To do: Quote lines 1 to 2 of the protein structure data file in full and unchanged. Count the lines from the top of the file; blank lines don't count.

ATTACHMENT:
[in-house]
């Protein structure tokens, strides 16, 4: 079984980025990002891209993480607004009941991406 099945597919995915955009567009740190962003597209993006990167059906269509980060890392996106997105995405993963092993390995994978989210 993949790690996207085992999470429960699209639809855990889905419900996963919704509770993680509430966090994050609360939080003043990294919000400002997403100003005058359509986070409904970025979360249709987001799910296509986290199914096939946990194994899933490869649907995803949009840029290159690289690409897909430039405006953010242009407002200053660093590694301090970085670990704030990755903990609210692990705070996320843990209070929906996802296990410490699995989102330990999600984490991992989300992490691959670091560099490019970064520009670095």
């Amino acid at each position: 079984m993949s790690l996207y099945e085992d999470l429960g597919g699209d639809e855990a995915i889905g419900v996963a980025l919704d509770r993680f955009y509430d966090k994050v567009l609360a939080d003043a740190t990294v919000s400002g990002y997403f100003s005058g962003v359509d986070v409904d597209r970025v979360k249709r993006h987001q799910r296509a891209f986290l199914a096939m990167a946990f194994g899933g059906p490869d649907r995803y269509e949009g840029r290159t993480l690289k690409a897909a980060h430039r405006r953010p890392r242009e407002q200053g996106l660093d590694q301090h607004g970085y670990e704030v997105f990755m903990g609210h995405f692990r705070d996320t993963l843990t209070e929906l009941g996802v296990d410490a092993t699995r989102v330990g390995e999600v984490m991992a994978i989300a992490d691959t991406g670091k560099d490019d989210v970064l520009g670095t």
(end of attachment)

[in-house]
């Protein structure tokens, strides 16, 4: 079984980025990002891209993480607004009941991406 099945597919995915955009567009740190962003597209993006990167059906269509980060890392996106997105995405993963092993390995994978989210 993949790690996207085992999470429960699209639809855990889905419900996963919704509770993680509430966090994050609360939080003043990294919000400002997403100003005058359509986070409904970025979360249709987001799910296509986290199914096939946990194994899933490869649907995803949009840029290159690289690409897909430039405006953010242009407002200053660093590694301090970085670990704030990755903990609210692990705070996320843990209070929906996802296990410490699995989102330990999600984490991992989300992490691959670091560099490019970064520009670095």